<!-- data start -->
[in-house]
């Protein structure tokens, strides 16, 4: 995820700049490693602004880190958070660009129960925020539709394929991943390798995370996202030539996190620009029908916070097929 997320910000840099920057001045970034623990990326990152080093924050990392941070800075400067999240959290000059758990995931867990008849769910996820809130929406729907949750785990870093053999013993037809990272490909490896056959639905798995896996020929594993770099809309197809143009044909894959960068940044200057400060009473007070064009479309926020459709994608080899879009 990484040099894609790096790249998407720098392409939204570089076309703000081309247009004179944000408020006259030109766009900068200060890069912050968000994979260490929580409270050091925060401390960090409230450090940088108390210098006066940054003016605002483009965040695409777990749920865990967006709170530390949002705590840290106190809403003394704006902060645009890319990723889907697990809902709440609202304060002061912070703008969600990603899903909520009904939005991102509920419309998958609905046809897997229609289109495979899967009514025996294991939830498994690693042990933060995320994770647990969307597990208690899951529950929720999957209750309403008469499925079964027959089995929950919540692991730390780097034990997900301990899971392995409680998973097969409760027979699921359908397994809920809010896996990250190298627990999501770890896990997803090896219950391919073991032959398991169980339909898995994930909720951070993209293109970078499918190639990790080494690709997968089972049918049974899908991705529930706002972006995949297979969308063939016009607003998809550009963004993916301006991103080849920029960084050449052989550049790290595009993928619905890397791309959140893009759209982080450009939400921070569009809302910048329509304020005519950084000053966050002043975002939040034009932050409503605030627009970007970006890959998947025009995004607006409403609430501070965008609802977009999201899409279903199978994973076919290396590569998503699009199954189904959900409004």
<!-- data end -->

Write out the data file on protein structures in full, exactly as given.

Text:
[in-house]
């Protein structure tokens, strides 16, 4: 995820700049490693602004880190958070660009129960925020539709394929991943390798995370996202030539996190620009029908916070097929 997320910000840099920057001045970034623990990326990152080093924050990392941070800075400067999240959290000059758990995931867990008849769910996820809130929406729907949750785990870093053999013993037809990272490909490896056959639905798995896996020929594993770099809309197809143009044909894959960068940044200057400060009473007070064009479309926020459709994608080899879009 990484040099894609790096790249998407720098392409939204570089076309703000081309247009004179944000408020006259030109766009900068200060890069912050968000994979260490929580409270050091925060401390960090409230450090940088108390210098006066940054003016605002483009965040695409777990749920865990967006709170530390949002705590840290106190809403003394704006902060645009890319990723889907697990809902709440609202304060002061912070703008969600990603899903909520009904939005991102509920419309998958609905046809897997229609289109495979899967009514025996294991939830498994690693042990933060995320994770647990969307597990208690899951529950929720999957209750309403008469499925079964027959089995929950919540692991730390780097034990997900301990899971392995409680998973097969409760027979699921359908397994809920809010896996990250190298627990999501770890896990997803090896219950391919073991032959398991169980339909898995994930909720951070993209293109970078499918190639990790080494690709997968089972049918049974899908991705529930706002972006995949297979969308063939016009607003998809550009963004993916301006991103080849920029960084050449052989550049790290595009993928619905890397791309959140893009759209982080450009939400921070569009809302910048329509304020005519950084000053966050002043975002939040034009932050409503605030627009970007970006890959998947025009995004607006409403609430501070965008609802977009999201899409279903199978994973076919290396590569998503699009199954189904959900409004």